Wednesday, January 30, 2008

Space Food Sticks

A few blasts from the past:

If you were a kid in the mid-1960s to mid-1970s, you probably yearn for space food sticks (and remember this advertisement), washed down with Tang. Yes, space food sticks are available again. NPR did a "beyond Tang" story last summer.

Boingboing reminded me how kooky television was back then. It inspired me to find the Willie Mays warning that must have run daily after school, I think right after Gilligan's Island. I've still haven't seen a blasting cap.

A couple of things that aren't ancient history: I was surprised to see a paper in the January/February 2008 issue of Transactions on Software Engineering ("Applying formal methods to a certifiably secure system") describing techniques similar to what we were doing in the mid-1980s at UCSB with formal specification of critical systems. I've always liked the approach of formally defining a top level specification (TLS) and the critical properties, then showing that the TLS maintains the properties. The authors also talk about specifying "no changes", which was the topic of my first professional paper, presented at HICSS in 1986 :)

Speaking of formal specifications, at JPL we worked on formal specs in John Kelly's group. This is how I met PVS and John Rushby, whom the authors of the recent paper cite several times.

In any case, John Kelly has moved on from JPL and is at NASA headquarters. He is quoted in an interesting two-page article "Inspecting the history of inspections: An example of evidence-based technology diffusion" in the January/February issue of IEEE Software. Here's an excerpt:
“What was really convincing was the personal testimony and experience of people at JPL, plus they had data. Data is what speaks. If you’re going to take things to engineers, you have to have data." A common theme throughout our conversation was the need for both hard, quantitative numbers and anecdotal experience reports to convince potential adopters. Both data types played a role throughout the dissemination story.
Fresno State people can click here and Hawaii people here for the article.

Saturday, January 26, 2008

The wild life of working at NASA JPL

I saw deer at the Jet Propulsion Lab, late one night after working on a presentation, but never a mountain lion. Nice picture and article. Here is a quote from someone who lives near JPL:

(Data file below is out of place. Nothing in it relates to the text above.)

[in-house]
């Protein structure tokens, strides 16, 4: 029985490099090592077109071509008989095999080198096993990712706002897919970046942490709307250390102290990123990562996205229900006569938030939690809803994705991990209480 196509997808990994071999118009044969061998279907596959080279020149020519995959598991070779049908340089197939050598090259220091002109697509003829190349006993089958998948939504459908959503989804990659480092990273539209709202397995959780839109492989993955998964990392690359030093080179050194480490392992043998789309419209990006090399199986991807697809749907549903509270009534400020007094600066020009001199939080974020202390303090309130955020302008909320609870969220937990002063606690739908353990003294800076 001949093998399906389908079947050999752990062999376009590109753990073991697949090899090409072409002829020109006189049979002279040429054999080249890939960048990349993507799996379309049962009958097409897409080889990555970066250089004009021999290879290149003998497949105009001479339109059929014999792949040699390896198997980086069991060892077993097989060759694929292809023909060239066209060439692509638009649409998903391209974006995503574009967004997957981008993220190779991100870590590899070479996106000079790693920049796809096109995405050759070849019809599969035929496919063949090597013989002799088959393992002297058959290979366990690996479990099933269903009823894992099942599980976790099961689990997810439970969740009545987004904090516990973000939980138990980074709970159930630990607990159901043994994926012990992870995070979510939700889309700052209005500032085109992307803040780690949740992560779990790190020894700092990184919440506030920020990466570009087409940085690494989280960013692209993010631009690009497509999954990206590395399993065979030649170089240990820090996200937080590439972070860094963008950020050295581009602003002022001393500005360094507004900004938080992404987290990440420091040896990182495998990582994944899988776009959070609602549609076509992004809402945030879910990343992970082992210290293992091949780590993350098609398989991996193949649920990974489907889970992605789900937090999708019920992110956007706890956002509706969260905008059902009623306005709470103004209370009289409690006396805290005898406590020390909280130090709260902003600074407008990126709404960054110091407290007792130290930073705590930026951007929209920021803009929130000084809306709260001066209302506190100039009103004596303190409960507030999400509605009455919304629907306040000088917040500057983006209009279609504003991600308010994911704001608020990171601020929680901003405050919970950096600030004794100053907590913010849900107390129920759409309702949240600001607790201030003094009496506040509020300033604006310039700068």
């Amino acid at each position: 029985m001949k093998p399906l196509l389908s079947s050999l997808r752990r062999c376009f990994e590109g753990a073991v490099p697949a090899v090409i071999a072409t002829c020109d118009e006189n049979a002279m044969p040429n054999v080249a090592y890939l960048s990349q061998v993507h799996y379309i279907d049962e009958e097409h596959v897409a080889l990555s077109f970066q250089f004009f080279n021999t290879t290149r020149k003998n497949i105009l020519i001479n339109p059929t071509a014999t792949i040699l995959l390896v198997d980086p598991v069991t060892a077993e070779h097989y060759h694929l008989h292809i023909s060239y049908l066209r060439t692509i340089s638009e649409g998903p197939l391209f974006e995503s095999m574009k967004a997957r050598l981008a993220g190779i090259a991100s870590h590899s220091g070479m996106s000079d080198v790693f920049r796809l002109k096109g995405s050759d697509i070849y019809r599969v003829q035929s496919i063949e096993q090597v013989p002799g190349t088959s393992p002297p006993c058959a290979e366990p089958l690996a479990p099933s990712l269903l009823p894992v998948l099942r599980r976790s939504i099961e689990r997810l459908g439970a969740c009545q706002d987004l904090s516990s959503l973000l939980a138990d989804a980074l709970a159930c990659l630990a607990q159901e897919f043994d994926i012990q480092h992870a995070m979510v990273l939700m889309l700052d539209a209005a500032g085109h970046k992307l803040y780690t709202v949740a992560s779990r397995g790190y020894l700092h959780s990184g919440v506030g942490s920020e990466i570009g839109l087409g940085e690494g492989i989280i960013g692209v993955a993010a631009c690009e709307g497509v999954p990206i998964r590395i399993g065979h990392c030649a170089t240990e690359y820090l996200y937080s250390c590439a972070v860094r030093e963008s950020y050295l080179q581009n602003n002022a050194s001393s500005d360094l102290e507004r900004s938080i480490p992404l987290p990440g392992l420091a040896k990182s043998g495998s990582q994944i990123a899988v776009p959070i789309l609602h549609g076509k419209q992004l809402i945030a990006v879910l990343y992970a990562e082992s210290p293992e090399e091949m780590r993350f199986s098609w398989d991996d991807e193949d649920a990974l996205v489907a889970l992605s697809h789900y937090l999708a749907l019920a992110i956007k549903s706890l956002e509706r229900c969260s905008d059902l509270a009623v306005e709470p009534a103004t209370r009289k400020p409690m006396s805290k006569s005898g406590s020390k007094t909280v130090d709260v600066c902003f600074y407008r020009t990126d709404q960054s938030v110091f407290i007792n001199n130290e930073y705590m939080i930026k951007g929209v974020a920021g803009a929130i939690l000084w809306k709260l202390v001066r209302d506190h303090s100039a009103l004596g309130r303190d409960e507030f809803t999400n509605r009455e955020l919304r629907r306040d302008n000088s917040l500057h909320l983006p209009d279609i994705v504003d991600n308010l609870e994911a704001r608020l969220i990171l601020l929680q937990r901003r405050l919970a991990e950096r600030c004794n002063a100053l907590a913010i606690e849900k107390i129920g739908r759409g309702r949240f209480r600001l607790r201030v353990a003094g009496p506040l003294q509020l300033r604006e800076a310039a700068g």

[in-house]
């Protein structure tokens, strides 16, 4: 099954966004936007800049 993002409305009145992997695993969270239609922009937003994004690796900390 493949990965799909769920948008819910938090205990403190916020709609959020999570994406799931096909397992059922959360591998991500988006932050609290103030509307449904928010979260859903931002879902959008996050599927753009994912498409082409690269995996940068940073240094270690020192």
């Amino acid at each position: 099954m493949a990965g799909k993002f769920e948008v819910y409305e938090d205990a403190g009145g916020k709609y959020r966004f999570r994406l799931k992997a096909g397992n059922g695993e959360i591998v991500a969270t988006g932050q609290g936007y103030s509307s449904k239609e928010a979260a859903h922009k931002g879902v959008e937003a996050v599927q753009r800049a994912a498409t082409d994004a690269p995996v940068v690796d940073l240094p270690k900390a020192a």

"You don't leave the kids alone in the backyard unattended -- ever," he said. "But the dog is really the canary in the mine. I figure it'll go for the dog and not the kids."

Here's another take on JPL wildlife, but I thought the characterization of JPLers the most interesting:
The JPL Engineers seem to really love what they do so it's fun to learn about their projects and help them with the best tech toys. Plus, they are so smart - it's like they glow with intelligence. Oh yeah, they love UNIX and OS X so I appreciate this as well.

Friday, January 25, 2008

Let's share

Recently we've been looking at desktop recording software, particularly cheap or opensource, and multiplatform. We're going to bring up Panopto (a CMU spin-off) and are examing Berkeley's OpenCast. And, this afternoon I was playing with Jing (I read about it on Michael Feldsten's blog). Jing is free, multiplatform, and good quality. It reminds me of Camtasia, but has a five minute recording limit. Wait, both Jing (free) and Camtasia ($$) are owned by TechSmith. I don't understand the business model I guess :)

Speaking of sharing, Software Joel is allowing use of the Copilot ("remote control someone's computer over the Internet") free on weekends.

More interesting, Joel uses a recent downtime to discuss reliability. I talk about "four nines", "five nines", "six nines" reliability in class, and try to give good examples, but unless you've been knee-deep in a situation, you don't realize what those nine really mean. Here is a quote from Joel's post:
Think of it this way: If your six nines system goes down mysteriously just once and it takes you an hour to figure out the cause and fix it, well, you've just blown your downtime budget for the next century. Even the most notoriously reliable systems, like AT&T's long distance service, have had long outages (six hours in 1991) which put them at a rather embarrassing three nines ... and AT&T's long distance service is considered "carrier grade," the gold standard for uptime.
Finally, Tufte has a short analysis of, and suggestions for, the iPhone user interface in this video (scroll down a little for the link).

While you are visiting Tufte, you might want to think about data sonification, something we tried to do at Fresno State back in the NeXT computer days. We never got farther than a proof of concept system, but you can listen to one of Tufte's favorite graphic devices, sparklines. Very cool to listen to (the entire sonification discussion thread on Tufte's site is here.

Finally, there increasing interest in "evidence based" software engineering (here's an article from IEEE Software -- Fresno Staters click here) inspired by "evidence based medicine". Bob Sutton (you've read about him here previously) looks at infant mortality from a management perspective. Very interesting: